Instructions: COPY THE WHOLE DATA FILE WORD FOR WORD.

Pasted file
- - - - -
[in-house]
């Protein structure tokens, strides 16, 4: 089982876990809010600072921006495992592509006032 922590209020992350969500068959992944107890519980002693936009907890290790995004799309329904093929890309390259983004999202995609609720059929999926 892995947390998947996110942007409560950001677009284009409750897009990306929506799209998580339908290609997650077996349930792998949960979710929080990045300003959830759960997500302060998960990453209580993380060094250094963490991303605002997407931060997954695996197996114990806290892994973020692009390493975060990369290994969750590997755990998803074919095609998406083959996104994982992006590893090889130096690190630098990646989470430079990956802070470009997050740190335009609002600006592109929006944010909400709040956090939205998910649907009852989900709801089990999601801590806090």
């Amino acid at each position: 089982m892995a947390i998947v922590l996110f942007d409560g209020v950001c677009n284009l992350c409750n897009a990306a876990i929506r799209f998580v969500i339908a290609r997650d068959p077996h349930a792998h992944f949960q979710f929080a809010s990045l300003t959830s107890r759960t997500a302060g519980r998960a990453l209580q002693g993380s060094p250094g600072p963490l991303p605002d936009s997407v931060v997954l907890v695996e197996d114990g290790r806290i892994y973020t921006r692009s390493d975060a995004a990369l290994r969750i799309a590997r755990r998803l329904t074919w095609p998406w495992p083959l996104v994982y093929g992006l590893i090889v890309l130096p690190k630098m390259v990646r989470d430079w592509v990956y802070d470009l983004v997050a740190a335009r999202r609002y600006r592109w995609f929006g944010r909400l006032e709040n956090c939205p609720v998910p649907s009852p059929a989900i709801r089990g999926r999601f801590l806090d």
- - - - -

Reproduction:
[in-house]
């Protein structure tokens, strides 16, 4: 089982876990809010600072921006495992592509006032 922590209020992350969500068959992944107890519980002693936009907890290790995004799309329904093929890309390259983004999202995609609720059929999926 892995947390998947996110942007409560950001677009284009409750897009990306929506799209998580339908290609997650077996349930792998949960979710929080990045300003959830759960997500302060998960990453209580993380060094250094963490991303605002997407931060997954695996197996114990806290892994973020692009390493975060990369290994969750590997755990998803074919095609998406083959996104994982992006590893090889130096690190630098990646989470430079990956802070470009997050740190335009609002600006592109929006944010909400709040956090939205998910649907009852989900709801089990999601801590806090």
């Amino acid at each position: 089982m892995a947390i998947v922590l996110f942007d409560g209020v950001c677009n284009l992350c409750n897009a990306a876990i929506r799209f998580v969500i339908a290609r997650d068959p077996h349930a792998h992944f949960q979710f929080a809010s990045l300003t959830s107890r759960t997500a302060g519980r998960a990453l209580q002693g993380s060094p250094g600072p963490l991303p605002d936009s997407v931060v997954l907890v695996e197996d114990g290790r806290i892994y973020t921006r692009s390493d975060a995004a990369l290994r969750i799309a590997r755990r998803l329904t074919w095609p998406w495992p083959l996104v994982y093929g992006l590893i090889v890309l130096p690190k630098m390259v990646r989470d430079w592509v990956y802070d470009l983004v997050a740190a335009r999202r609002y600006r592109w995609f929006g944010r909400l006032e709040n956090c939205p609720v998910p649907s009852p059929a989900i709801r089990g999926r999601f801590l806090d």